On the Internet, ARKive has a clip of an African golden cat, but it was taken in captivity in Germany in 1976, ARKive personnel say. Panthera says it knows of no African golden cat in captivity today.
“Still photos are nice, but the video can raise the public profile of the species, which is important,” said Bahaa-el-din’s field supervisor, Philipp Henschel. “I hope this video gets people like nonscientists interested in the species and ... thinking about conservation of the animal.”
Okay, I know it's rare and would probably try to eat my face off, but it is sooo CUUUTE!!! :-D
It interesting that they where able to track down this elusive creature but few here will appreciate it since most are not very brite or intelligent there simply put retarded if it not about them they do not care and only have rude ignorant things to say. Just Rude even if not interested you do not have to read the article nor comment on it but most are just rude. Oh well.
I think I saw a sticker that said something like, Made In China, oh well.
This female appears to be in the final stages of gestation.
You get that from a grainy low resolution snapshot? What are you getting at?
Is this some kind of wierd preversion you have about pregnant cats or something?
I'm a comparative biologist. There are movements in the hips consistent with labor, signs of irregular movement in the diaphragm area (possibly movement from one or two kits) and indications of possible pending lactation.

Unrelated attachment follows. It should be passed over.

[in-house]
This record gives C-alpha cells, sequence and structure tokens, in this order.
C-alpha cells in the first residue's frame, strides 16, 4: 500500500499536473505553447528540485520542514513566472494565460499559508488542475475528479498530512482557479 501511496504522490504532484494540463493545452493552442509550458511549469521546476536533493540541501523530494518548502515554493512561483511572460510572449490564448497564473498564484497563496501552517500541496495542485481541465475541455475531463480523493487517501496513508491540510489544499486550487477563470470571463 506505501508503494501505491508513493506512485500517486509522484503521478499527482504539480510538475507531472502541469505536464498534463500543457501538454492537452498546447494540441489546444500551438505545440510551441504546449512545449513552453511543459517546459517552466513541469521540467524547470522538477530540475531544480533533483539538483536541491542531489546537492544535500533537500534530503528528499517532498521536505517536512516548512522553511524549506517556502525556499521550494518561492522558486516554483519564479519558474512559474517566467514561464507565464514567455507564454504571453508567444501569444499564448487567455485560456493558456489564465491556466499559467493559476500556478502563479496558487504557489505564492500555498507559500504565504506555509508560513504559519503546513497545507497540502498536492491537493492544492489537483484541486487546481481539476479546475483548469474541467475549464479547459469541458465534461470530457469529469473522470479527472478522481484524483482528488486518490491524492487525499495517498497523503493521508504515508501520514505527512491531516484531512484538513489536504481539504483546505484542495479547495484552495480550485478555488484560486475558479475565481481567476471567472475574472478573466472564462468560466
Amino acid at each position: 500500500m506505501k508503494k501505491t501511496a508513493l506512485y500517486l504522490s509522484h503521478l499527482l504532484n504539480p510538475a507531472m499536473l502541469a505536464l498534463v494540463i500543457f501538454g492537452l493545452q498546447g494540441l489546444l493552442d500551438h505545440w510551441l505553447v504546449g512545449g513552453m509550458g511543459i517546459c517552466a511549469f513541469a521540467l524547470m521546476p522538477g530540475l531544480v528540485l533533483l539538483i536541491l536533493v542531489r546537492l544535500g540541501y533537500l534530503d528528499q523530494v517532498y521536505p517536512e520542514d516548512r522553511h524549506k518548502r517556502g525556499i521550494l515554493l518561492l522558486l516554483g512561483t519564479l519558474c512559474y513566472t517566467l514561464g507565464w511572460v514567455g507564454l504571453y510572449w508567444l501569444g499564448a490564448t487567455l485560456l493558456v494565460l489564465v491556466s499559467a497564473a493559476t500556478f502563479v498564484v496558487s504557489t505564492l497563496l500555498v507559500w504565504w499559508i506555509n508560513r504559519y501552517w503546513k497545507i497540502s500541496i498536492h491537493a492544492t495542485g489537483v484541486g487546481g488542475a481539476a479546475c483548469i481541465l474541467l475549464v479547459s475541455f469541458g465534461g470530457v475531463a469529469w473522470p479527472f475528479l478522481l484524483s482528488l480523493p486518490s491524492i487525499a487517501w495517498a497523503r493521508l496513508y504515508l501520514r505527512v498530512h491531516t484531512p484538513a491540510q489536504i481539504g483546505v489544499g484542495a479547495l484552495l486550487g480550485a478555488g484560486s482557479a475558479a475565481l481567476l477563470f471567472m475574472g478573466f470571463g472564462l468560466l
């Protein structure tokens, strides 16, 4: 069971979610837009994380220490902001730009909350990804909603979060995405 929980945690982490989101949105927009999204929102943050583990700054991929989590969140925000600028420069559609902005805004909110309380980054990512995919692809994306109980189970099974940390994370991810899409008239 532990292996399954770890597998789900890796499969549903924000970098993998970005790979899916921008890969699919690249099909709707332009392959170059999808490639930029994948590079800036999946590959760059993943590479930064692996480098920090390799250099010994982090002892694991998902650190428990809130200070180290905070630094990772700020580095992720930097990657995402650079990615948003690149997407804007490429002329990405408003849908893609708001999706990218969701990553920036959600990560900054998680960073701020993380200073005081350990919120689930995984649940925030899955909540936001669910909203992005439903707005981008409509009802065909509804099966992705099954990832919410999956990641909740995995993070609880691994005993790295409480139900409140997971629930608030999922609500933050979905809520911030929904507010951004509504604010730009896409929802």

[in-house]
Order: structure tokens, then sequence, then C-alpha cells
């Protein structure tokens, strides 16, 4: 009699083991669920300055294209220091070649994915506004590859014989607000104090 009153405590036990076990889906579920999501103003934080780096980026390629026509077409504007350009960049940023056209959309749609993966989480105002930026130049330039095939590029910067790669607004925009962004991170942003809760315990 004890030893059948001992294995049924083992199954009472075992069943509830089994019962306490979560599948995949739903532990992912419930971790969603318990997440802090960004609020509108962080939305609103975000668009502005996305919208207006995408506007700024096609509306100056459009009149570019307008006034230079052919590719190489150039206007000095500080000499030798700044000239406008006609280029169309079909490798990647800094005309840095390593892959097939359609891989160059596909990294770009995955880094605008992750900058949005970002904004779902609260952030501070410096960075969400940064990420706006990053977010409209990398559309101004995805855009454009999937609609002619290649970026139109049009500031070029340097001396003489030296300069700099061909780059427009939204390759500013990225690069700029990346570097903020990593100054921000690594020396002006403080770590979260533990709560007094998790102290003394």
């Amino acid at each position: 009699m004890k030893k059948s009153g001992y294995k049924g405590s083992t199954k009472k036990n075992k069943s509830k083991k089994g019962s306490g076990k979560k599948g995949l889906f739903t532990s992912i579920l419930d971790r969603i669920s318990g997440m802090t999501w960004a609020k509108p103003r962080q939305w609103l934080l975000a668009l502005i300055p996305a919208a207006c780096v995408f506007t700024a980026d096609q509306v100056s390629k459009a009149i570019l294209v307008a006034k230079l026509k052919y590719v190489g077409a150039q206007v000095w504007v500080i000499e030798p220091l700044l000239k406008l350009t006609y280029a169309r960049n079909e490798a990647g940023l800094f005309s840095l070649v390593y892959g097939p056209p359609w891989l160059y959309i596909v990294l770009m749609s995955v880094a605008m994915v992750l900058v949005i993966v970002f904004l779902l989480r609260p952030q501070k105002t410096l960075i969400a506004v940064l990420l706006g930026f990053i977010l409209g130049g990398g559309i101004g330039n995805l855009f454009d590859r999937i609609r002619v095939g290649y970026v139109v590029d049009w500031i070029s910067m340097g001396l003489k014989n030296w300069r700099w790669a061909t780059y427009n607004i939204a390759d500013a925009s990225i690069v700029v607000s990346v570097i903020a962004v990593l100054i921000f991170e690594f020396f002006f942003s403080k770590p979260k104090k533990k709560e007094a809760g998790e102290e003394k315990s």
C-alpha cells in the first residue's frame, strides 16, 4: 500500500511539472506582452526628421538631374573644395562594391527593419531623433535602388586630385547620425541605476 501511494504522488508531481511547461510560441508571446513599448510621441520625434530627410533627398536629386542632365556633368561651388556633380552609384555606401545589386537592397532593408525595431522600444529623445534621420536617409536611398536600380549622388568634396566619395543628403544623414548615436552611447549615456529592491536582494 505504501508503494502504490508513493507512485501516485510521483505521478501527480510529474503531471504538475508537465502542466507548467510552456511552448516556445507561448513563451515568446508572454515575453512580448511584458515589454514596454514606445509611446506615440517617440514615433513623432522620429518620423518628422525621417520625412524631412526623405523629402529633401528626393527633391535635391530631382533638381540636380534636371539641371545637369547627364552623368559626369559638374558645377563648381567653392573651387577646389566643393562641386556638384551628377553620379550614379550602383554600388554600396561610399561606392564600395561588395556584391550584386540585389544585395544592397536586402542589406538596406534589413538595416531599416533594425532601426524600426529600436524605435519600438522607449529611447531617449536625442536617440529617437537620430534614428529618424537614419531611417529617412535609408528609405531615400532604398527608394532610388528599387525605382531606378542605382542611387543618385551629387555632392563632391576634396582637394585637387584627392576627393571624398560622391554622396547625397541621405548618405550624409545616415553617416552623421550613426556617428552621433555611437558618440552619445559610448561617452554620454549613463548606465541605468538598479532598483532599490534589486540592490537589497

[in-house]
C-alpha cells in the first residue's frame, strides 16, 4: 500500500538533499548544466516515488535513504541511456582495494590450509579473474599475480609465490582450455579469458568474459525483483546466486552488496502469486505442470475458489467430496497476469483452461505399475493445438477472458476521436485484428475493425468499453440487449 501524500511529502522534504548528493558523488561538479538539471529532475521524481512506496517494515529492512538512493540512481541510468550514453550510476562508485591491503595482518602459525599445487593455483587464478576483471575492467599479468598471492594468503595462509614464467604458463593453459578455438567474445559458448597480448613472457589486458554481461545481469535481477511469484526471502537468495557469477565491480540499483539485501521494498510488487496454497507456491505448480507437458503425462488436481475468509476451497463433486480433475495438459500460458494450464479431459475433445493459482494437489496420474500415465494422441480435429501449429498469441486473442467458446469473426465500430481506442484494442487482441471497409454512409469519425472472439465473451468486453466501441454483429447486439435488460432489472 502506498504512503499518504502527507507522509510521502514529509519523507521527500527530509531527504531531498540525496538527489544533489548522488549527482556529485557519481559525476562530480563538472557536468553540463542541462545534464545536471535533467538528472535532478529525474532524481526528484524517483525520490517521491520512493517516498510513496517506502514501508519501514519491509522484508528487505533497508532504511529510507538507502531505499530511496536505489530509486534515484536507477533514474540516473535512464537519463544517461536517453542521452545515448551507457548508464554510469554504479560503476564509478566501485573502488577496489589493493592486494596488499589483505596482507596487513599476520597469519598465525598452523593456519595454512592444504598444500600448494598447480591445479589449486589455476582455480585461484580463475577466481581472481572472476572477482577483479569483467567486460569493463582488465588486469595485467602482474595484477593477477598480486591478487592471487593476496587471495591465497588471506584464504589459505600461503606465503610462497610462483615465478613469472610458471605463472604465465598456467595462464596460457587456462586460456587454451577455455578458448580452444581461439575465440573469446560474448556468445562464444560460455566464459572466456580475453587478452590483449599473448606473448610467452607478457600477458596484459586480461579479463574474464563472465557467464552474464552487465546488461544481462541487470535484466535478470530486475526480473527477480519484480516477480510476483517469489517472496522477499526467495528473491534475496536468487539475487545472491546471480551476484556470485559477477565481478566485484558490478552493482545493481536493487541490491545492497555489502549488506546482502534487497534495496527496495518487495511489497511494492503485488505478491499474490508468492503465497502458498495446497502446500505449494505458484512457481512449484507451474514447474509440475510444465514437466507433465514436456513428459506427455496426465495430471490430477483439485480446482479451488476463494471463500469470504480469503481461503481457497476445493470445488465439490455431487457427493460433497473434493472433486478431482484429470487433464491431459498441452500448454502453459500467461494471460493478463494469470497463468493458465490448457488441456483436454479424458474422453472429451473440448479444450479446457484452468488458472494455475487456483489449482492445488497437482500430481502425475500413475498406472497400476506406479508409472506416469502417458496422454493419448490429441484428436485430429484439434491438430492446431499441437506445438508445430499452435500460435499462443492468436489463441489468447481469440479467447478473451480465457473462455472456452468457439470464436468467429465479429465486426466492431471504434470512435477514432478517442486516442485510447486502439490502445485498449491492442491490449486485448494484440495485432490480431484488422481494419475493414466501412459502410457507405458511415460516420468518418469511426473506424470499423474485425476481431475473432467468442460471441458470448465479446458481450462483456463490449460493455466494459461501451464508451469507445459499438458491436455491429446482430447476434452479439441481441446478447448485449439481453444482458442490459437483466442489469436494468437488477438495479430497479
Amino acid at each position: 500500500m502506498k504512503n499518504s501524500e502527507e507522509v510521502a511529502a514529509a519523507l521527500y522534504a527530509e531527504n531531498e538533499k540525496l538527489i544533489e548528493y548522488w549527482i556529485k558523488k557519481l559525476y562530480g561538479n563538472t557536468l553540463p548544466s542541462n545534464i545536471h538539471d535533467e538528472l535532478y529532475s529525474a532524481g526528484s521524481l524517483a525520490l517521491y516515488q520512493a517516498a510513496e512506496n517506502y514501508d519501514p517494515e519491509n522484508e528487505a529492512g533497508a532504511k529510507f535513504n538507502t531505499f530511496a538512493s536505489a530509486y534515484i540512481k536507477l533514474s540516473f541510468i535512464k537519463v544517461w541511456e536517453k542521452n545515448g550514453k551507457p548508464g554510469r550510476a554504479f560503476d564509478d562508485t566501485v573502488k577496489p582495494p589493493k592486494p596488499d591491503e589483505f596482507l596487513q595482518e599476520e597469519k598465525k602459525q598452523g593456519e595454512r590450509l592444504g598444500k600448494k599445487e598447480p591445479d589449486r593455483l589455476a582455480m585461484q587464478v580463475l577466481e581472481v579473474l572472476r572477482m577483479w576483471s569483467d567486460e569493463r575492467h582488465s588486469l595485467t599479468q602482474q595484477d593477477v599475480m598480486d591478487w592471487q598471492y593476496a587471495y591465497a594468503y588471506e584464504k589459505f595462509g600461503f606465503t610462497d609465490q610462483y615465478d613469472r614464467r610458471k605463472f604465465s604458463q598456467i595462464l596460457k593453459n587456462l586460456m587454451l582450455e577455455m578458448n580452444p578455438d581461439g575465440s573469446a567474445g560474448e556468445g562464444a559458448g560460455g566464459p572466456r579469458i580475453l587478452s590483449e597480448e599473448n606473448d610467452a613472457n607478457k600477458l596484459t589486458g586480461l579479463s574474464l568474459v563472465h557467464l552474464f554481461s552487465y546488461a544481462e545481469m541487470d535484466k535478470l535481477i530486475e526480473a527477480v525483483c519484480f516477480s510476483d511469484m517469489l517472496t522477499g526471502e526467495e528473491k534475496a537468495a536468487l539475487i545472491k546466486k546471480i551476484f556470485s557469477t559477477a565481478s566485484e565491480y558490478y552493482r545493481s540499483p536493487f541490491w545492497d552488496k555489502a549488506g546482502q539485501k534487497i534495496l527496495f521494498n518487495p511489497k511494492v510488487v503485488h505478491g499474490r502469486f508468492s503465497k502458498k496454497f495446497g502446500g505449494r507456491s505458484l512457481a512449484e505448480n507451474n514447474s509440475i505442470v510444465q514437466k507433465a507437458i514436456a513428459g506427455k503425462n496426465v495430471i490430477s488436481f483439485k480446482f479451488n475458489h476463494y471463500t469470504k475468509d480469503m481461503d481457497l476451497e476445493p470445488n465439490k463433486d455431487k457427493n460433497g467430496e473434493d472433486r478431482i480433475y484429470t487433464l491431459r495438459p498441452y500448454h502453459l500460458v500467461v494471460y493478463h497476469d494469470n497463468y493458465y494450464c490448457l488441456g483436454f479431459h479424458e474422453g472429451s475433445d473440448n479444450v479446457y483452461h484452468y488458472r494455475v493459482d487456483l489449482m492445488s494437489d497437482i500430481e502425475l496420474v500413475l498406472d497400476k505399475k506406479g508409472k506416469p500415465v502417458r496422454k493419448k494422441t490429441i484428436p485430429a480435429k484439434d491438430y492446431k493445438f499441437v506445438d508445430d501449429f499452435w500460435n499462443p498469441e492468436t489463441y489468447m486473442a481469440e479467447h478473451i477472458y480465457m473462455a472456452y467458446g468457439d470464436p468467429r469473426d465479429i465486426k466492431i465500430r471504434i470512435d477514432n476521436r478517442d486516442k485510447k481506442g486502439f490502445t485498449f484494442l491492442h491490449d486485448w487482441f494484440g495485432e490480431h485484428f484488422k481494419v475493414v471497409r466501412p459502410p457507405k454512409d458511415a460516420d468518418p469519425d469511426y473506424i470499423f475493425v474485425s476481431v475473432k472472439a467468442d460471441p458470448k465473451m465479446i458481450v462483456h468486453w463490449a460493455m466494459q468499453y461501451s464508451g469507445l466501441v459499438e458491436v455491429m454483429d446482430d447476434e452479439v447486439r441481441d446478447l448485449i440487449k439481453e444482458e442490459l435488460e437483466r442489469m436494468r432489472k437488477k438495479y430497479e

One can only hope. More kittens to hopefully survive and thrive.
Such a beautiful cat – love the markings.
Is it bigoted to not want sloppy seconds from some other guy? Like in the form of a salty cream pie? Just curious.. I don't wanna offend any racially sensitive people. I don't care what color the tube steak is I'm not eating the drippings if you know what I mean?..
That is a beautiful cat. Some of the people leaving nasty remarks are not so beautiful.
Okay, you've shown the elusive cat to the world; now let it be. No expeditions to see more of how it lives. Don't popularize it out of existence. The species is there, it's happy and doesn't need anything from us.
Sorry, you're wrong. It needs one thing from us.
To leave it alone.
Fortunately, it's shy enough that it avoids humans.
Is it possible that this cat is in one of the evolutionary stages between leopard and housecat?
Yea, and my goldfish is in a stage between whale and goldfish. My dog has gills as we live near water and over time he has decided to evolve into a water breathing dog.
It reminded me a lot of my housecats....golden cats are clearly not far removed from their domestic cousins!
I wonder how many years it will take of not finding Bigfoot for the legend to die.
Bull crap....that my pet kitty and I want him back.
The cat looks a bit like a small puma (cougar), which is also said to be crepuscular in it's habits but which has become active during the day where I live. Where pressures exist on an animal's territory or access to food, animals will change their patterns to adapt. It may well be that the golden cat has begun hunting during the day because it needed to.
Every single one of these comments so far clearly shows that the trolls have driven away the legitimate contributors, not just here but on every single comment section on the CNN website. What is the point of free expression if we do nothing but abuse the right, waste it, and make a mockery of it? CNN has created a tool for tools alone, yet one that is built into every article they present, dumbing down all topics, as well as CNN.com itself and its writers, to a level befitting of gradeschool delinquency.
"every single one" except yours, eh? You want to see a tool? Look in the mirror, creep.